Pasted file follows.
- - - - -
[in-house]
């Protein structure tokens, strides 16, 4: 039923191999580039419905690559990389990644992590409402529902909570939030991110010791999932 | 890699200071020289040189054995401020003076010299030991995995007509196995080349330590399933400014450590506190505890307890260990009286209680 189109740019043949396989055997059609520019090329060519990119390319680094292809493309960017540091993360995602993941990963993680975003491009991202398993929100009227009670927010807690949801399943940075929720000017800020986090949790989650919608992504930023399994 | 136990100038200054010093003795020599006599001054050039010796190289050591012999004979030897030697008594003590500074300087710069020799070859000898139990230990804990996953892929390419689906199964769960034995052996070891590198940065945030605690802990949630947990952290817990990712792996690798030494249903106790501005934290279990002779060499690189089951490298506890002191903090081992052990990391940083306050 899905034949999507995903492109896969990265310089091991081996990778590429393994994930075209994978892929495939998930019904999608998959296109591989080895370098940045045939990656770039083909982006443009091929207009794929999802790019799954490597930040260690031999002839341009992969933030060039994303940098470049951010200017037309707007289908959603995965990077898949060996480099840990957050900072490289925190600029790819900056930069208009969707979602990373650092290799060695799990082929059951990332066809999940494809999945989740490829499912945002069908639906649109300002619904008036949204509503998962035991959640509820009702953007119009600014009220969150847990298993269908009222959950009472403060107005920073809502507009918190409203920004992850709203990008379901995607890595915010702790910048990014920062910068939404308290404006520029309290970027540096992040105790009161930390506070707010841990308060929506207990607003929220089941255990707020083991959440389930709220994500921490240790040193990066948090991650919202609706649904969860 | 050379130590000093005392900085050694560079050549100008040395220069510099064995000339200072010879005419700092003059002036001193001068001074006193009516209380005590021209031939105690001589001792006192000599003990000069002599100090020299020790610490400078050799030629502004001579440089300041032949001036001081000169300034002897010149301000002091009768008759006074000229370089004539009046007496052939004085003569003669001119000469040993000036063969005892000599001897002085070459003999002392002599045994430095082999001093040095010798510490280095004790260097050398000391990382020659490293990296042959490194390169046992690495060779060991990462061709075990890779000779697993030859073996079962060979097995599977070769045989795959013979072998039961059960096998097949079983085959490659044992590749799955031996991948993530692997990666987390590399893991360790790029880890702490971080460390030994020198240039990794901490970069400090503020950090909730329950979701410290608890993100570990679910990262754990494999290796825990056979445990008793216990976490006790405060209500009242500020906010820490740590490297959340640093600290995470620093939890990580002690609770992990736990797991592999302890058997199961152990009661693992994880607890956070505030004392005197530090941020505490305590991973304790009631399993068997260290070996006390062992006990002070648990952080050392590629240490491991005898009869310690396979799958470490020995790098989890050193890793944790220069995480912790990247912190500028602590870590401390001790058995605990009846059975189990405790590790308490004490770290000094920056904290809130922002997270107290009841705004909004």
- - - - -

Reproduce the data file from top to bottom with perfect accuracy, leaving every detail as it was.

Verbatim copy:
[in-house]
């Protein structure tokens, strides 16, 4: 039923191999580039419905690559990389990644992590409402529902909570939030991110010791999932 | 890699200071020289040189054995401020003076010299030991995995007509196995080349330590399933400014450590506190505890307890260990009286209680 189109740019043949396989055997059609520019090329060519990119390319680094292809493309960017540091993360995602993941990963993680975003491009991202398993929100009227009670927010807690949801399943940075929720000017800020986090949790989650919608992504930023399994 | 136990100038200054010093003795020599006599001054050039010796190289050591012999004979030897030697008594003590500074300087710069020799070859000898139990230990804990996953892929390419689906199964769960034995052996070891590198940065945030605690802990949630947990952290817990990712792996690798030494249903106790501005934290279990002779060499690189089951490298506890002191903090081992052990990391940083306050 899905034949999507995903492109896969990265310089091991081996990778590429393994994930075209994978892929495939998930019904999608998959296109591989080895370098940045045939990656770039083909982006443009091929207009794929999802790019799954490597930040260690031999002839341009992969933030060039994303940098470049951010200017037309707007289908959603995965990077898949060996480099840990957050900072490289925190600029790819900056930069208009969707979602990373650092290799060695799990082929059951990332066809999940494809999945989740490829499912945002069908639906649109300002619904008036949204509503998962035991959640509820009702953007119009600014009220969150847990298993269908009222959950009472403060107005920073809502507009918190409203920004992850709203990008379901995607890595915010702790910048990014920062910068939404308290404006520029309290970027540096992040105790009161930390506070707010841990308060929506207990607003929220089941255990707020083991959440389930709220994500921490240790040193990066948090991650919202609706649904969860 | 050379130590000093005392900085050694560079050549100008040395220069510099064995000339200072010879005419700092003059002036001193001068001074006193009516209380005590021209031939105690001589001792006192000599003990000069002599100090020299020790610490400078050799030629502004001579440089300041032949001036001081000169300034002897010149301000002091009768008759006074000229370089004539009046007496052939004085003569003669001119000469040993000036063969005892000599001897002085070459003999002392002599045994430095082999001093040095010798510490280095004790260097050398000391990382020659490293990296042959490194390169046992690495060779060991990462061709075990890779000779697993030859073996079962060979097995599977070769045989795959013979072998039961059960096998097949079983085959490659044992590749799955031996991948993530692997990666987390590399893991360790790029880890702490971080460390030994020198240039990794901490970069400090503020950090909730329950979701410290608890993100570990679910990262754990494999290796825990056979445990008793216990976490006790405060209500009242500020906010820490740590490297959340640093600290995470620093939890990580002690609770992990736990797991592999302890058997199961152990009661693992994880607890956070505030004392005197530090941020505490305590991973304790009631399993068997260290070996006390062992006990002070648990952080050392590629240490491991005898009869310690396979799958470490020995790098989890050193890793944790220069995480912790990247912190500028602590870590401390001790058995605990009846059975189990405790590790308490004490770290000094920056904290809130922002997270107290009841705004909004």